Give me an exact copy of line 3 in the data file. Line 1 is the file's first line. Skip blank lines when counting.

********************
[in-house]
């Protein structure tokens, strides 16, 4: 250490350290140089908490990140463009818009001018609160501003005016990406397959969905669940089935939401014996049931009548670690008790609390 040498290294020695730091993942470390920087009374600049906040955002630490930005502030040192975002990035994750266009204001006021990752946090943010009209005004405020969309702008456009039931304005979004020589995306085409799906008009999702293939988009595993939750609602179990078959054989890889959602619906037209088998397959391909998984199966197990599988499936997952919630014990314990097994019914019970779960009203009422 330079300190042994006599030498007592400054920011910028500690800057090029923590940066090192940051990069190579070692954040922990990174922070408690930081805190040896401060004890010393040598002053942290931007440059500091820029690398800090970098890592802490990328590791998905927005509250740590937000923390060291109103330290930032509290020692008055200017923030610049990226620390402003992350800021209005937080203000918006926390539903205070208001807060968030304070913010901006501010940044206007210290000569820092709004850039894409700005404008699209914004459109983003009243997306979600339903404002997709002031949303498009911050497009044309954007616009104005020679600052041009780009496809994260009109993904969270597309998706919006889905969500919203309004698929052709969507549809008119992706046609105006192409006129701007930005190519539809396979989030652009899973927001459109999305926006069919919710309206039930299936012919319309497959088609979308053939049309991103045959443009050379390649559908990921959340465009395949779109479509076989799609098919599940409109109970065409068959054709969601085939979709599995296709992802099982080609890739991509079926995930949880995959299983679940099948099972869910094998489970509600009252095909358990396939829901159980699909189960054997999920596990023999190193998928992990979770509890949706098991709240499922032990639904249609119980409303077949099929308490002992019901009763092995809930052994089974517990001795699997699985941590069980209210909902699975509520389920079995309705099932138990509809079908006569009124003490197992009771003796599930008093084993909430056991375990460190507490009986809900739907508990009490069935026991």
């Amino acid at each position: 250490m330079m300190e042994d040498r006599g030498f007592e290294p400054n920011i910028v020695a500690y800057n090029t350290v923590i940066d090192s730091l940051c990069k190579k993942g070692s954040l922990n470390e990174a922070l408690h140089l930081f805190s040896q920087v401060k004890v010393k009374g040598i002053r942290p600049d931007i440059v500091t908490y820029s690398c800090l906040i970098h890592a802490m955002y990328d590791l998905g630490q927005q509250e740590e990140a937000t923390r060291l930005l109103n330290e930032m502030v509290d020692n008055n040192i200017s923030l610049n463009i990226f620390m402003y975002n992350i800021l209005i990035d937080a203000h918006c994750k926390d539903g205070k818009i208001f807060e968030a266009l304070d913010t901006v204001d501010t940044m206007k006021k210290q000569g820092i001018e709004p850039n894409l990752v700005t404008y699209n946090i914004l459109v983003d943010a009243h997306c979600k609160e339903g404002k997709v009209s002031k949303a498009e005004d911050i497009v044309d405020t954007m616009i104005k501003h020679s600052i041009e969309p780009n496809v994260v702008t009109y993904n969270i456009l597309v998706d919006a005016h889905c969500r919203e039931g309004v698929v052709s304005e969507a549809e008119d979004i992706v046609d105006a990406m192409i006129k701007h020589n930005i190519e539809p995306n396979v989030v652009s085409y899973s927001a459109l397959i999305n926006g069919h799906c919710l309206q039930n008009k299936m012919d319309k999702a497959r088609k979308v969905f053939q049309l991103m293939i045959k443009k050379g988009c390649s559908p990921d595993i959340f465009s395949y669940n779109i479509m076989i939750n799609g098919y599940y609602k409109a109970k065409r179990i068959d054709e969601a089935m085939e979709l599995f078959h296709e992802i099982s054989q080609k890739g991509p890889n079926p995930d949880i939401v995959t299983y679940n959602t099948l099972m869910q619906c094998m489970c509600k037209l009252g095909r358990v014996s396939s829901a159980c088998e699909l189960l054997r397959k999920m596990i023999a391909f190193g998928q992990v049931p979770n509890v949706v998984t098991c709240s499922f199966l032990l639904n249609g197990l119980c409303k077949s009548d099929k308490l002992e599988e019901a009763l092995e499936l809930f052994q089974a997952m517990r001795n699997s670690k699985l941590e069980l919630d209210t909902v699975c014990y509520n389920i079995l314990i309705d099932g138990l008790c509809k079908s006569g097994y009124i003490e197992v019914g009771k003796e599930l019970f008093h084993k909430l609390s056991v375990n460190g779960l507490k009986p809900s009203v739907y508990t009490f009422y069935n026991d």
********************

């Amino acid at each position: 250490m330079m300190e042994d040498r006599g030498f007592e290294p400054n920011i910028v020695a500690y800057n090029t350290v923590i940066d090192s730091l940051c990069k190579k993942g070692s954040l922990n470390e990174a922070l408690h140089l930081f805190s040896q920087v401060k004890v010393k009374g040598i002053r942290p600049d931007i440059v500091t908490y820029s690398c800090l906040i970098h890592a802490m955002y990328d590791l998905g630490q927005q509250e740590e990140a937000t923390r060291l930005l109103n330290e930032m502030v509290d020692n008055n040192i200017s923030l610049n463009i990226f620390m402003y975002n992350i800021l209005i990035d937080a203000h918006c994750k926390d539903g205070k818009i208001f807060e968030a266009l304070d913010t901006v204001d501010t940044m206007k006021k210290q000569g820092i001018e709004p850039n894409l990752v700005t404008y699209n946090i914004l459109v983003d943010a009243h997306c979600k609160e339903g404002k997709v009209s002031k949303a498009e005004d911050i497009v044309d405020t954007m616009i104005k501003h020679s600052i041009e969309p780009n496809v994260v702008t009109y993904n969270i456009l597309v998706d919006a005016h889905c969500r919203e039931g309004v698929v052709s304005e969507a549809e008119d979004i992706v046609d105006a990406m192409i006129k701007h020589n930005i190519e539809p995306n396979v989030v652009s085409y899973s927001a459109l397959i999305n926006g069919h799906c919710l309206q039930n008009k299936m012919d319309k999702a497959r088609k979308v969905f053939q049309l991103m293939i045959k443009k050379g988009c390649s559908p990921d595993i959340f465009s395949y669940n779109i479509m076989i939750n799609g098919y599940y609602k409109a109970k065409r179990i068959d054709e969601a089935m085939e979709l599995f078959h296709e992802i099982s054989q080609k890739g991509p890889n079926p995930d949880i939401v995959t299983y679940n959602t099948l099972m869910q619906c094998m489970c509600k037209l009252g095909r358990v014996s396939s829901a159980c088998e699909l189960l054997r397959k999920m596990i023999a391909f190193g998928q992990v049931p979770n509890v949706v998984t098991c709240s499922f199966l032990l639904n249609g197990l119980c409303k077949s009548d099929k308490l002992e599988e019901a009763l092995e499936l809930f052994q089974a997952m517990r001795n699997s670690k699985l941590e069980l919630d209210t909902v699975c014990y509520n389920i079995l314990i309705d099932g138990l008790c509809k079908s006569g097994y009124i003490e197992v019914g009771k003796e599930l019970f008093h084993k909430l609390s056991v375990n460190g779960l507490k009986p809900s009203v739907y508990t009490f009422y069935n026991d």